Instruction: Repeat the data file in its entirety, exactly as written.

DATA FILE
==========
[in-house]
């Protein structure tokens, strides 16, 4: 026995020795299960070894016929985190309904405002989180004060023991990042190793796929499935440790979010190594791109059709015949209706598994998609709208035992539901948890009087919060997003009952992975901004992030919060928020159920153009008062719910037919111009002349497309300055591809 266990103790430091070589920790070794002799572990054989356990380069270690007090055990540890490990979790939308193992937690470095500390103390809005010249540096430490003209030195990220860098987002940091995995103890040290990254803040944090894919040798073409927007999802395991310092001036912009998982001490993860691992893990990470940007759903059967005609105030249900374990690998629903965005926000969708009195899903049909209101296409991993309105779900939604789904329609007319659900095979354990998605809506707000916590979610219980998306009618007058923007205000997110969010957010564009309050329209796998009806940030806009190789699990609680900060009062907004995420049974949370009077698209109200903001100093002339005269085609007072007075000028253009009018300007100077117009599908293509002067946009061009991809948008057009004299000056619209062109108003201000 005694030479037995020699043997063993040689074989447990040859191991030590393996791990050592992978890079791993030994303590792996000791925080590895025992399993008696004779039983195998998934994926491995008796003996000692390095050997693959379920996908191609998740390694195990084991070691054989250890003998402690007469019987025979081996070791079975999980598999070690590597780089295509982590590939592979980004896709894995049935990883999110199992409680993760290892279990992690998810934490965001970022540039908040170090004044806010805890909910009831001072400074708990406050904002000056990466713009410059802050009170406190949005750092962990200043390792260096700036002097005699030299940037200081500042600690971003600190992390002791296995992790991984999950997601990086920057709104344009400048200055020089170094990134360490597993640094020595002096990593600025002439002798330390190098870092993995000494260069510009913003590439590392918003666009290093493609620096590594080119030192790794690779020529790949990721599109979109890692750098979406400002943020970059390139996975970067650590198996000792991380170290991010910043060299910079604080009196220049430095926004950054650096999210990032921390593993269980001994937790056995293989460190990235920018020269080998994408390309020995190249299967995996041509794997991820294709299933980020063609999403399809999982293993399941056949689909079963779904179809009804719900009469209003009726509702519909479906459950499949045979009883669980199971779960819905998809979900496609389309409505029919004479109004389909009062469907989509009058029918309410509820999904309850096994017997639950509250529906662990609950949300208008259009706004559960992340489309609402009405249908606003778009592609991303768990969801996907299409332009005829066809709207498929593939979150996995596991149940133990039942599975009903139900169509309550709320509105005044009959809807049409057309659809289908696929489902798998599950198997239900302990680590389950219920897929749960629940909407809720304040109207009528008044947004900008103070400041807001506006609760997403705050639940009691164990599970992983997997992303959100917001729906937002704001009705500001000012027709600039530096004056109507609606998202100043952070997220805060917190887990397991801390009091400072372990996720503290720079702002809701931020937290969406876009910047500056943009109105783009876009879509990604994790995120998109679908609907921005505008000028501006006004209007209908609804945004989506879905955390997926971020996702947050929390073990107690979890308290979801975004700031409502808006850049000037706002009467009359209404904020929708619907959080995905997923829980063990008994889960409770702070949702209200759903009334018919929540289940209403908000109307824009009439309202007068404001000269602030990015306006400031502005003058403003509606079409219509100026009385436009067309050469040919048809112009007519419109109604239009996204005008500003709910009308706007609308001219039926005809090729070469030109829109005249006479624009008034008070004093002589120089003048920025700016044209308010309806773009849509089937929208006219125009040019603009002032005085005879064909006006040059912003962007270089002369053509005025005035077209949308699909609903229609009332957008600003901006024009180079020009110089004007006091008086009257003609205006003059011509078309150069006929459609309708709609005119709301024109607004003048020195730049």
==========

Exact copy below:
[in-house]
């Protein structure tokens, strides 16, 4: 026995020795299960070894016929985190309904405002989180004060023991990042190793796929499935440790979010190594791109059709015949209706598994998609709208035992539901948890009087919060997003009952992975901004992030919060928020159920153009008062719910037919111009002349497309300055591809 266990103790430091070589920790070794002799572990054989356990380069270690007090055990540890490990979790939308193992937690470095500390103390809005010249540096430490003209030195990220860098987002940091995995103890040290990254803040944090894919040798073409927007999802395991310092001036912009998982001490993860691992893990990470940007759903059967005609105030249900374990690998629903965005926000969708009195899903049909209101296409991993309105779900939604789904329609007319659900095979354990998605809506707000916590979610219980998306009618007058923007205000997110969010957010564009309050329209796998009806940030806009190789699990609680900060009062907004995420049974949370009077698209109200903001100093002339005269085609007072007075000028253009009018300007100077117009599908293509002067946009061009991809948008057009004299000056619209062109108003201000 005694030479037995020699043997063993040689074989447990040859191991030590393996791990050592992978890079791993030994303590792996000791925080590895025992399993008696004779039983195998998934994926491995008796003996000692390095050997693959379920996908191609998740390694195990084991070691054989250890003998402690007469019987025979081996070791079975999980598999070690590597780089295509982590590939592979980004896709894995049935990883999110199992409680993760290892279990992690998810934490965001970022540039908040170090004044806010805890909910009831001072400074708990406050904002000056990466713009410059802050009170406190949005750092962990200043390792260096700036002097005699030299940037200081500042600690971003600190992390002791296995992790991984999950997601990086920057709104344009400048200055020089170094990134360490597993640094020595002096990593600025002439002798330390190098870092993995000494260069510009913003590439590392918003666009290093493609620096590594080119030192790794690779020529790949990721599109979109890692750098979406400002943020970059390139996975970067650590198996000792991380170290991010910043060299910079604080009196220049430095926004950054650096999210990032921390593993269980001994937790056995293989460190990235920018020269080998994408390309020995190249299967995996041509794997991820294709299933980020063609999403399809999982293993399941056949689909079963779904179809009804719900009469209003009726509702519909479906459950499949045979009883669980199971779960819905998809979900496609389309409505029919004479109004389909009062469907989509009058029918309410509820999904309850096994017997639950509250529906662990609950949300208008259009706004559960992340489309609402009405249908606003778009592609991303768990969801996907299409332009005829066809709207498929593939979150996995596991149940133990039942599975009903139900169509309550709320509105005044009959809807049409057309659809289908696929489902798998599950198997239900302990680590389950219920897929749960629940909407809720304040109207009528008044947004900008103070400041807001506006609760997403705050639940009691164990599970992983997997992303959100917001729906937002704001009705500001000012027709600039530096004056109507609606998202100043952070997220805060917190887990397991801390009091400072372990996720503290720079702002809701931020937290969406876009910047500056943009109105783009876009879509990604994790995120998109679908609907921005505008000028501006006004209007209908609804945004989506879905955390997926971020996702947050929390073990107690979890308290979801975004700031409502808006850049000037706002009467009359209404904020929708619907959080995905997923829980063990008994889960409770702070949702209200759903009334018919929540289940209403908000109307824009009439309202007068404001000269602030990015306006400031502005003058403003509606079409219509100026009385436009067309050469040919048809112009007519419109109604239009996204005008500003709910009308706007609308001219039926005809090729070469030109829109005249006479624009008034008070004093002589120089003048920025700016044209308010309806773009849509089937929208006219125009040019603009002032005085005879064909006006040059912003962007270089002369053509005025005035077209949308699909609903229609009332957008600003901006024009180079020009110089004007006091008086009257003609205006003059011509078309150069006929459609309708709609005119709301024109607004003048020195730049």